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An excellent book review on what sounds like a totally fascinating book: Cows Save the Planet: And Other Improbable Ways of Restoring Soil t..., by Judith D. Schwartz.

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All I can say is our neighbours had a  3 bald acres of shale before they brought in horses and we all watched the grass grow beneath their feet.

Because cows have so many stomachs that kill will expire all the weed seeds before they're returned to the soil, and because every gardener I know recommends cow poo over horse poo, I totally believe there is a way to strike balance between animal and environment - starting with cows.  They are such placid, uncomplicated animals that have surely evolved a co-existence with humans through millenia.  Shame we eat so many of them.

This review was on the same page/blog as another topic I'm currently studying (aquatic ecosystems and restoration), so THANKS FOR POSTING, Elaine! (...and getting me back on track with the study...supposed to be writing essay right now!) :)

I've read it.

It's  a bit journalese driven I reckon.

The best critique I've read of the whole carbon sequestration/grass farming ethos sits within the pages of Meat: A Benign Extravagance by Simon Fairlie.

Absolutely the best agricultural/Permie/gardening/future feed book I've read. Just finished reading it for the second time.

Fairlie reviews some of the science here.

But then ee touches on the primary hesitancies when he argues:

"Within the scientific mainstream there is little consensus as to whether soil carbon sequestration can only have a minor impact upon our overall greenhouse gas emissions, or whether it has the potential to solve all our problems. One scientific paper, authored by nine scientists, states that “the IPCC estimates for the global mitigation potential of carbon sequestration in agricultural soils are 0.4 to 0.6 billion tonnes per year (over 100 years) — which is less than 10 percent of our current annual carbon emissions from fossil fuels … From this perspective, soil carbon sequestration can make only modest contributions to the overall need for mitigation of atmospheric CO2 build-up.” Yet a year later, one of the nine authors, Dr Rattan Lal — who is the world’s No. 1 guru on soil carbon, and frequently cited by the IPCC — stated that “the maximum potential rate of Soil Organic Carbon (SOC) sequestration of three billion tonnes of carbon per year is high enough to almost nullify the annual increase in atmospheric concentration of CO2 at 3.4 billion tonnes per year.” 

Schwartz isn't considerate of all the science and is gung ho without hesitancies. Her book should read "CAN cows save the planet?" 

Also in Fairlie's book is a great review of the whole ruminant gases issue as the burps relate to climate change.  Things ain't as simple as some vegans -- and many environmentalists -- argue. Fairlie also doesn't focus on wetland and rice growing as a MAJO source of these gases...but his analysis is fascinating.

The book really is, for me, life changing and makes  Schwartz's book look like a postcard.

This issue is also taken up in some recent posts by Jerry Coleby-Williams where he reviews local stats on the topic, especially  when he argues:

"According to the Australian Greenhouse Inventory in 2005, net Greenhouse gas emissions were 559,074,490. Therefore Australian farmers using compost could naturally sequester almost 70% (69.76%) of our emissions. "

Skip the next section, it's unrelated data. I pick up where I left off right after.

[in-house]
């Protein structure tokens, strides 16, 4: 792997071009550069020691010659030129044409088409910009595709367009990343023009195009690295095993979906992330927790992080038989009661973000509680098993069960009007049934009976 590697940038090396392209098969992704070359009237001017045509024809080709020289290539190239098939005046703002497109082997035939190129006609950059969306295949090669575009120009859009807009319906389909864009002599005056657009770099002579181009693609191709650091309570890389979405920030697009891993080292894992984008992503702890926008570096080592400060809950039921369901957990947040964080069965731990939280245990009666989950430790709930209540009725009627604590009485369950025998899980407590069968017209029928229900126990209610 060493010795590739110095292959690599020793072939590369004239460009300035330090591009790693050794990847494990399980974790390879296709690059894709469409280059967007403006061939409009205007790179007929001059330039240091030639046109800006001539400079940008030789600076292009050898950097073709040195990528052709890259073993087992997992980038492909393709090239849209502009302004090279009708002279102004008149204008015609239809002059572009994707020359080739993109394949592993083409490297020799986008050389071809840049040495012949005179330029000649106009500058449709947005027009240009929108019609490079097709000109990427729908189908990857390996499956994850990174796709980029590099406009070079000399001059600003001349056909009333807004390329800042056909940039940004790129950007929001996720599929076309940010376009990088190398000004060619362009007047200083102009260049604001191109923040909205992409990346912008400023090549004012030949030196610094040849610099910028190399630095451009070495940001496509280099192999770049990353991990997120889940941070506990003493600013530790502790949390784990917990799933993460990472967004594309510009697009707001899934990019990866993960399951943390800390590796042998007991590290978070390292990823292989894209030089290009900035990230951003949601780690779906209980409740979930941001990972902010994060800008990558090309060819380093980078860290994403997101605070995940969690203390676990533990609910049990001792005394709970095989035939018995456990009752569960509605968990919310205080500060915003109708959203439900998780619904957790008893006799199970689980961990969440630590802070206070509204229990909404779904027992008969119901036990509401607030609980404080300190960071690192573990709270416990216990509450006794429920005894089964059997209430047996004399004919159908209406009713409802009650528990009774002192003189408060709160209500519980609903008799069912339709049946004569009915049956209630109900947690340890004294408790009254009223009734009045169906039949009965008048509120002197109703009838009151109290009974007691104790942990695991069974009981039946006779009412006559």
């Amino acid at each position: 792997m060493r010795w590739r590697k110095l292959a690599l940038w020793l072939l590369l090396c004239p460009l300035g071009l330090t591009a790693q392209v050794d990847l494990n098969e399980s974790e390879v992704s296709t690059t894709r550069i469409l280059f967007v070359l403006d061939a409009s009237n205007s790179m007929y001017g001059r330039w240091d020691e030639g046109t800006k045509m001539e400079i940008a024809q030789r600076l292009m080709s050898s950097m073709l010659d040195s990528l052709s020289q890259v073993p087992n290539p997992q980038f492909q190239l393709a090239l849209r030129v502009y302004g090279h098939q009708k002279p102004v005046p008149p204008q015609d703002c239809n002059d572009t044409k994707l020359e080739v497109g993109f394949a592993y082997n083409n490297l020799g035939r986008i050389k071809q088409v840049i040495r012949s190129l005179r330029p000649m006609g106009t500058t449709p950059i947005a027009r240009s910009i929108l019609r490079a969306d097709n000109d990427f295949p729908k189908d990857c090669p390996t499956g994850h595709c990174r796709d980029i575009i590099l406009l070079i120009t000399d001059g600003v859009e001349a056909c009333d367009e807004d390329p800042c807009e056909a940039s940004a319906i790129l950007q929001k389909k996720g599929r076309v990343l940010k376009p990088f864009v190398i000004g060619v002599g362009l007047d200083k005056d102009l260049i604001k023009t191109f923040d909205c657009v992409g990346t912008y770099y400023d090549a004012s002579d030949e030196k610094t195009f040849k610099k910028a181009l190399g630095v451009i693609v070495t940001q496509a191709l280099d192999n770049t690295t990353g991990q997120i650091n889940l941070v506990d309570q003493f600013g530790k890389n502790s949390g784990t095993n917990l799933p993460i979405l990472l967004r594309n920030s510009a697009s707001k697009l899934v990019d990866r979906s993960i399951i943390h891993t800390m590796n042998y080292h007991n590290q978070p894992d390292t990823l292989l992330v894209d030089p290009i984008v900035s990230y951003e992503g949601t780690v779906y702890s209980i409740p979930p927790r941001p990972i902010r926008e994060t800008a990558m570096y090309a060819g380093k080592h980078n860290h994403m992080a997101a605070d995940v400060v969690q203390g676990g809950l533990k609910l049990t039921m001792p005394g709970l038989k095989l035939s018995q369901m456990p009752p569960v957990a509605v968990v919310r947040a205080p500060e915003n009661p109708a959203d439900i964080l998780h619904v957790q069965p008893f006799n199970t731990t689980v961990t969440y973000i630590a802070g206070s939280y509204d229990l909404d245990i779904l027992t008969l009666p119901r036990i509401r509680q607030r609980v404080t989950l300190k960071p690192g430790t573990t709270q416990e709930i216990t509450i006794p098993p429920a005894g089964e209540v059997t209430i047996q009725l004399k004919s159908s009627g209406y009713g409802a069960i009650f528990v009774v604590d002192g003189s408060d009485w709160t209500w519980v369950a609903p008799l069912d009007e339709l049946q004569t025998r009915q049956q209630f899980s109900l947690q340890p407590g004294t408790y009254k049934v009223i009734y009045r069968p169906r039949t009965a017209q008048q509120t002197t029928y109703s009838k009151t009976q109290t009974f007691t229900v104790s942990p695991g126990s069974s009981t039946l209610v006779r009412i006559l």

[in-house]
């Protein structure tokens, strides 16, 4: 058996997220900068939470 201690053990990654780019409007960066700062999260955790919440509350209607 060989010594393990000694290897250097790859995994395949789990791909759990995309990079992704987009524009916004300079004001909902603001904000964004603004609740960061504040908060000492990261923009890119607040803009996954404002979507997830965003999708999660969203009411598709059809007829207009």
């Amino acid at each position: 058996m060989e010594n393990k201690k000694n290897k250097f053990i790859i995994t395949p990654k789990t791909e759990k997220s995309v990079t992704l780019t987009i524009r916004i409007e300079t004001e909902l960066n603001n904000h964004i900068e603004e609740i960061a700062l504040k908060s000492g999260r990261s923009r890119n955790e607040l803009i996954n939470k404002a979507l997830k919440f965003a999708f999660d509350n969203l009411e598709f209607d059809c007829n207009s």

I  find that hard to believe....especially if we were planning to sequest long term over years, decades and centuries....but then Coleby-Williams does know his onions and I'm Mr Dabbler.

Stats make my brain freeze over ;-)

There's never one solution: a one-size-fits-all-solution is cloud-cuckoo-land. The solutions to many and varied issues are many and varied.

The soil especially from farms/gardens using non-organic fertilisers and not adding to their soil organic matter, could do with some extra carbon anyway. Whether that solves the issue I doubt, but it would help to have healthier plants and healthier animals and people.

The reality is that people world-wide are not going to give up eating meat however beneficial that may be.

Well I don't think not eating meat IS BENEFICIAL to the planet for a lot of reasons.

I think it is a false god --especially in grass and scrub dominated Australia

But  that's not the key debate. The key debate is whether carbon sequestration by farming food and fibre impacts enough on climate change gases to ameliorate our carbon emissions .

In this regard the locals -- such as in the Carbon Coalition -- can't be trusted as their figures are not open to replication and scrutiny...and should be challenged in the context of Abbott's Direct Action planwhcih has a large sequestration component.

On the other hand a Veganized planet is not something I'd want to live in as it will rely on manufactured fertilizers and scientistic  fixes  for inputs instead of manures...while often being dependent on imported protein ingredients to satisfy everyday protein needs.

Implicit in the new vogue for sequestration is a wistfulness  that we don't have to do anything else  in order to save ourselves.


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Vetiver grass helps to stabilise soil and protects it against erosion.  It can protect against pests and weeds. Vetiver is also used as animal feed. (Wiki.)

GrowVetiver is a plant nursery run by Dave & Keir Riley that harvests and grows Vetiver grass for local community applications and use. It is based in Beachmere, just north of Brisbane, Australia.

Place your business add here! ($5 per month or $25 for 9 months)

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